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Forestland and Rural Property Environmental Site Assessments

Keeping Property Management in Stride with Regulation

by Patrick C. Wilber

Forestland and rural property are regulated by several government agencies, making it difficult for landowners of these types of properties to comply with the multiple and complex regulations created by these agencies. Nonindustrial private forestland owners make up the majority of owners that are affected by these regulations. NIPF comprise 59 percent of all U.S. forestland, and accounted for 49 percent of the timber harvest in 1991; private industrial lands comprise 14 percent of all U.S. forestland, and accounted for 33 percent of the 1991 harvest; national forests comprise 17 percent of all U.S. forestland, and accounted for 12 percent of the 1991 harvest; other public ownerships account for 13 percent of the U.S. forestland, and for 6 percent of the 1991 harvest. (1)

As a result, ASTM Subcommittee E50.02 on Real Estate Transactions, part of Committee E50 on Environmental Assessment, has developed a standard for environmental site assessment specific to forestland and rural property to make it easier for private landowners to know what to do and when to do it. Standard E 2247, Practice for Environmental Site Assessments: Phase I Environmental Site Assessment Process for Forestland or Rural Property, and its two appendices (which show the differences between E 2247 and the previously -established E 1527, Practice for Environmental Site Assessments: Phase 1 Environmental Site Assessment Process), can help the NIPF landowner make headway through the confusion of determining how to address the concerns unique to these properties.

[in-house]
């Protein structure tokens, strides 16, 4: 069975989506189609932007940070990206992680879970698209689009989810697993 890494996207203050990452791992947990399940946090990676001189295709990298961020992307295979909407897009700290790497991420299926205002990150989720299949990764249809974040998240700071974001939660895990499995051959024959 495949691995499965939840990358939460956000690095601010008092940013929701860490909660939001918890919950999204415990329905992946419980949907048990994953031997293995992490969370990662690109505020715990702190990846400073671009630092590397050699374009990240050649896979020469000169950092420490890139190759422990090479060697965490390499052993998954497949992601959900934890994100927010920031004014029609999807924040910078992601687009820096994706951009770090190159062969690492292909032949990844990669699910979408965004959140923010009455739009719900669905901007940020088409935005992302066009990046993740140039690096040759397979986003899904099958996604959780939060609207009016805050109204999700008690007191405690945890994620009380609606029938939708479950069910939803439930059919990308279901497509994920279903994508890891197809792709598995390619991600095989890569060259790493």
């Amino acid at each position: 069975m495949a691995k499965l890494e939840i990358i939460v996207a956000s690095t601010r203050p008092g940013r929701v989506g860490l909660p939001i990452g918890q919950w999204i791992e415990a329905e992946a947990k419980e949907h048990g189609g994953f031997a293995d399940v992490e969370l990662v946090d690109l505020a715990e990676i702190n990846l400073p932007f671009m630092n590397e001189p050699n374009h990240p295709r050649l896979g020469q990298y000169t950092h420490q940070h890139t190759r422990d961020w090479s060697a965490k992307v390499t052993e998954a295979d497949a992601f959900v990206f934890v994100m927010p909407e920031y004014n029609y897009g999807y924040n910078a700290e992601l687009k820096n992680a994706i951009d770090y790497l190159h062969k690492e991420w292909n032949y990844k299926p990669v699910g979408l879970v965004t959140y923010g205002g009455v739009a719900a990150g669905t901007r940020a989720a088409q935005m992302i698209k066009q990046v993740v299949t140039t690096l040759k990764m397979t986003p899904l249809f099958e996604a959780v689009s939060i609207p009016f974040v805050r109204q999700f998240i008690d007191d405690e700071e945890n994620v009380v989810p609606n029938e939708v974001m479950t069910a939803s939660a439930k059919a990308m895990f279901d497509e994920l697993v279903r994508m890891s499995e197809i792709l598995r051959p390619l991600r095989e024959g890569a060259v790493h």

But before covering these standards, let’s look at a brief history of the regulations, politics, standard practices, and developments associated with NIPF for a better understanding why such a standard was developed.

Several bodies of government in the United States regulate the day-to-day business of rural property and NIPF management. In 1980, the Comprehensive Environmental Response, Compensation and Liability Act arose out of a need to address the many tons of hazardous substances buried in the United States. Superfund addresses the funding issues brought about by CERCLA. Additionally, the Resource Conservation and Recovery Act, the Superfund Amendments and Reauthorization Act of 1986, the Toxic Substance Control Acts, the Clean Air Act, the Endangered Species Act, and the Clean Water Act are just some of the federal regulations affecting the private landowner. Various private interest groups — some pro-industry, some pro-environment — complicate the struggle to protect private property rights. Many of these groups have radical agendas.